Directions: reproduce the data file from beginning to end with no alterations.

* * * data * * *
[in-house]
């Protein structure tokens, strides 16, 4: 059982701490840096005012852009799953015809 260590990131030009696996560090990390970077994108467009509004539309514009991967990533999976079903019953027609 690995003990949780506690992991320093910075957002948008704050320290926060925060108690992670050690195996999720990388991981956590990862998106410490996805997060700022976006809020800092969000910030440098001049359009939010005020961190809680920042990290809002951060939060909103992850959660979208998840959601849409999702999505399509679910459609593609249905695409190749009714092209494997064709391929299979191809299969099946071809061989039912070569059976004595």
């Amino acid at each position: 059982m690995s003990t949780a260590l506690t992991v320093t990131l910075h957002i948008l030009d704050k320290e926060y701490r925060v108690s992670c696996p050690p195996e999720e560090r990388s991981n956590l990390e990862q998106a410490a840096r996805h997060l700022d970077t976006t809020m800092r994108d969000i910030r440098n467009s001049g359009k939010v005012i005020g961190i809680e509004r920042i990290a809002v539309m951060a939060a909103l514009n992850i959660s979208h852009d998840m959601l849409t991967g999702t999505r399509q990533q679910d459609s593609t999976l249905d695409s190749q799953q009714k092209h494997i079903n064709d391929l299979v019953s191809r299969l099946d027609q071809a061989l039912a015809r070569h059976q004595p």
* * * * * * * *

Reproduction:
[in-house]
């Protein structure tokens, strides 16, 4: 059982701490840096005012852009799953015809 260590990131030009696996560090990390970077994108467009509004539309514009991967990533999976079903019953027609 690995003990949780506690992991320093910075957002948008704050320290926060925060108690992670050690195996999720990388991981956590990862998106410490996805997060700022976006809020800092969000910030440098001049359009939010005020961190809680920042990290809002951060939060909103992850959660979208998840959601849409999702999505399509679910459609593609249905695409190749009714092209494997064709391929299979191809299969099946071809061989039912070569059976004595």
């Amino acid at each position: 059982m690995s003990t949780a260590l506690t992991v320093t990131l910075h957002i948008l030009d704050k320290e926060y701490r925060v108690s992670c696996p050690p195996e999720e560090r990388s991981n956590l990390e990862q998106a410490a840096r996805h997060l700022d970077t976006t809020m800092r994108d969000i910030r440098n467009s001049g359009k939010v005012i005020g961190i809680e509004r920042i990290a809002v539309m951060a939060a909103l514009n992850i959660s979208h852009d998840m959601l849409t991967g999702t999505r399509q990533q679910d459609s593609t999976l249905d695409s190749q799953q009714k092209h494997i079903n064709d391929l299979v019953s191809r299969l099946d027609q071809a061989l039912a015809r070569h059976q004595p």